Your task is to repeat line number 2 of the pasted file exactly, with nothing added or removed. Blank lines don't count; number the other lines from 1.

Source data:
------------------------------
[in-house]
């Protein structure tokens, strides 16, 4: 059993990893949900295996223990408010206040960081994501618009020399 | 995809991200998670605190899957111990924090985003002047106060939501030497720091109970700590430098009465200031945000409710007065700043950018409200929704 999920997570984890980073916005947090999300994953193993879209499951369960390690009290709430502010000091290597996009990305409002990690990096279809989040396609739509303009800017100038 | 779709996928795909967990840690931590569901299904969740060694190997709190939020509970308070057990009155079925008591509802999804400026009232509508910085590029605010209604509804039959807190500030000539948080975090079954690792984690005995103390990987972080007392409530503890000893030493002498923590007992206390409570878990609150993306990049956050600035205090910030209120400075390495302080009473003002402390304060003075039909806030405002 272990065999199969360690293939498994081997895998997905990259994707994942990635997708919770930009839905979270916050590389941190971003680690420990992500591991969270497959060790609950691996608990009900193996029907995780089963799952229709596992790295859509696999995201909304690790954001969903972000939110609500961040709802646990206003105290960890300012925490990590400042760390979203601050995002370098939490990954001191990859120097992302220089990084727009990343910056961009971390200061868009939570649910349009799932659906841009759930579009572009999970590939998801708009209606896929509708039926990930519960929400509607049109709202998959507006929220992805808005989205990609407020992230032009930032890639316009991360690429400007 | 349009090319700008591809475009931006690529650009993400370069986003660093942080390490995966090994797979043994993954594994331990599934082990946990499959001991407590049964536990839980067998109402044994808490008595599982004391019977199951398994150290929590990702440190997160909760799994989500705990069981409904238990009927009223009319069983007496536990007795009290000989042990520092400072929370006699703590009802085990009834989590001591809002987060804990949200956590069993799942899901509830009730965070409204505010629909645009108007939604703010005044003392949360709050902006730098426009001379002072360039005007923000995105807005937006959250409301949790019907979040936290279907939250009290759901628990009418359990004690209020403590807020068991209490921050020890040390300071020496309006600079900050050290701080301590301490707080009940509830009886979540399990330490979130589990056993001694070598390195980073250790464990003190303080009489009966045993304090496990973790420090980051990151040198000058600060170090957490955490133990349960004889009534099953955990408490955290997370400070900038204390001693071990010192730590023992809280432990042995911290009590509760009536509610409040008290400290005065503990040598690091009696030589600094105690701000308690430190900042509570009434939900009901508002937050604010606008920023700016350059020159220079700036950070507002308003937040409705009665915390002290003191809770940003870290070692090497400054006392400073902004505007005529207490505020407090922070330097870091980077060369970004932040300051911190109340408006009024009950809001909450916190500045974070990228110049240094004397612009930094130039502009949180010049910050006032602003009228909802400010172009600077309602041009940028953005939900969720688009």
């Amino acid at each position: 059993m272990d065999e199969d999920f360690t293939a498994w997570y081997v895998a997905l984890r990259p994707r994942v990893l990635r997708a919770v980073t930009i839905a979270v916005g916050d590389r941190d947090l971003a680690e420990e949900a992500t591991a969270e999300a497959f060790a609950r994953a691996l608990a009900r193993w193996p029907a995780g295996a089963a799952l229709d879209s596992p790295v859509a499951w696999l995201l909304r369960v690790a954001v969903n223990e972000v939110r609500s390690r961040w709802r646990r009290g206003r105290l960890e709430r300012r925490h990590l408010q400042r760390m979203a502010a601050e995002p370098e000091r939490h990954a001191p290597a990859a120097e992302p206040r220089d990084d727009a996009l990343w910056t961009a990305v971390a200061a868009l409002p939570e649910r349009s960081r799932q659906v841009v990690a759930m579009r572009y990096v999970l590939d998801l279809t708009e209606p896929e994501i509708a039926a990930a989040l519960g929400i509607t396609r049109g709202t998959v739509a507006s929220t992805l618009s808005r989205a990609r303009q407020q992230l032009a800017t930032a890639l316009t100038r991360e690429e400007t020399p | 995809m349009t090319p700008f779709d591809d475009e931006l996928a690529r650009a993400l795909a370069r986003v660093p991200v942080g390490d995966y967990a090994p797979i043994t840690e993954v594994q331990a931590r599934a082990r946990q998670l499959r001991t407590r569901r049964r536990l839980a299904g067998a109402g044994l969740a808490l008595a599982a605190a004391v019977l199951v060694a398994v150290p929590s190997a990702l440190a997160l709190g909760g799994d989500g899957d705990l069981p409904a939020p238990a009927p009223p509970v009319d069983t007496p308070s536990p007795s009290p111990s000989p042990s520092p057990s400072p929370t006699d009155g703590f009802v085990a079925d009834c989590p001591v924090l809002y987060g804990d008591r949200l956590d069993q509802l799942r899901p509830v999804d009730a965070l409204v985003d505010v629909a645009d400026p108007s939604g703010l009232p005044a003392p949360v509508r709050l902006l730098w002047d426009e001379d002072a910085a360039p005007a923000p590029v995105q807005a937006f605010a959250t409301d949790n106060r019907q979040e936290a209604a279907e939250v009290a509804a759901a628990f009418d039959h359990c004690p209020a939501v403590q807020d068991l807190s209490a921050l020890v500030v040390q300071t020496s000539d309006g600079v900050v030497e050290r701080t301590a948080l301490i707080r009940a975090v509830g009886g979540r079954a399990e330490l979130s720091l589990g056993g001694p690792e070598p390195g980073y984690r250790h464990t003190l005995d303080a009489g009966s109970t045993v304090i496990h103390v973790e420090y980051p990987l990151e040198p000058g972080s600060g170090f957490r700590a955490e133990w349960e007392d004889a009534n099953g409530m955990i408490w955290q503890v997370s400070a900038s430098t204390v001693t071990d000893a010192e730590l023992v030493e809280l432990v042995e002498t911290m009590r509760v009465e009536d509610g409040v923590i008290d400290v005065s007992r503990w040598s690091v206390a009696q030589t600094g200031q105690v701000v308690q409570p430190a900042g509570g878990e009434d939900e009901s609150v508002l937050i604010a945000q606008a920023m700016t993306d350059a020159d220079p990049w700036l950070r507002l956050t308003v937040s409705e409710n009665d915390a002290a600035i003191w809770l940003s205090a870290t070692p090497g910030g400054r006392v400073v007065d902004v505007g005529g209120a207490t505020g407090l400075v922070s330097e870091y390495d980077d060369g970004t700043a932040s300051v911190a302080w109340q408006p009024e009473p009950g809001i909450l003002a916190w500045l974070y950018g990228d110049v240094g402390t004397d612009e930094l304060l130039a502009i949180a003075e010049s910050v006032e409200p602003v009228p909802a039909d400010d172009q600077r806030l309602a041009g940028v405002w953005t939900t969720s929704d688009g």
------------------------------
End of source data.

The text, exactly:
């Protein structure tokens, strides 16, 4: 059993990893949900295996223990408010206040960081994501618009020399 | 995809991200998670605190899957111990924090985003002047106060939501030497720091109970700590430098009465200031945000409710007065700043950018409200929704 999920997570984890980073916005947090999300994953193993879209499951369960390690009290709430502010000091290597996009990305409002990690990096279809989040396609739509303009800017100038 | 779709996928795909967990840690931590569901299904969740060694190997709190939020509970308070057990009155079925008591509802999804400026009232509508910085590029605010209604509804039959807190500030000539948080975090079954690792984690005995103390990987972080007392409530503890000893030493002498923590007992206390409570878990609150993306990049956050600035205090910030209120400075390495302080009473003002402390304060003075039909806030405002 272990065999199969360690293939498994081997895998997905990259994707994942990635997708919770930009839905979270916050590389941190971003680690420990992500591991969270497959060790609950691996608990009900193996029907995780089963799952229709596992790295859509696999995201909304690790954001969903972000939110609500961040709802646990206003105290960890300012925490990590400042760390979203601050995002370098939490990954001191990859120097992302220089990084727009990343910056961009971390200061868009939570649910349009799932659906841009759930579009572009999970590939998801708009209606896929509708039926990930519960929400509607049109709202998959507006929220992805808005989205990609407020992230032009930032890639316009991360690429400007 | 349009090319700008591809475009931006690529650009993400370069986003660093942080390490995966090994797979043994993954594994331990599934082990946990499959001991407590049964536990839980067998109402044994808490008595599982004391019977199951398994150290929590990702440190997160909760799994989500705990069981409904238990009927009223009319069983007496536990007795009290000989042990520092400072929370006699703590009802085990009834989590001591809002987060804990949200956590069993799942899901509830009730965070409204505010629909645009108007939604703010005044003392949360709050902006730098426009001379002072360039005007923000995105807005937006959250409301949790019907979040936290279907939250009290759901628990009418359990004690209020403590807020068991209490921050020890040390300071020496309006600079900050050290701080301590301490707080009940509830009886979540399990330490979130589990056993001694070598390195980073250790464990003190303080009489009966045993304090496990973790420090980051990151040198000058600060170090957490955490133990349960004889009534099953955990408490955290997370400070900038204390001693071990010192730590023992809280432990042995911290009590509760009536509610409040008290400290005065503990040598690091009696030589600094105690701000308690430190900042509570009434939900009901508002937050604010606008920023700016350059020159220079700036950070507002308003937040409705009665915390002290003191809770940003870290070692090497400054006392400073902004505007005529207490505020407090922070330097870091980077060369970004932040300051911190109340408006009024009950809001909450916190500045974070990228110049240094004397612009930094130039502009949180010049910050006032602003009228909802400010172009600077309602041009940028953005939900969720688009």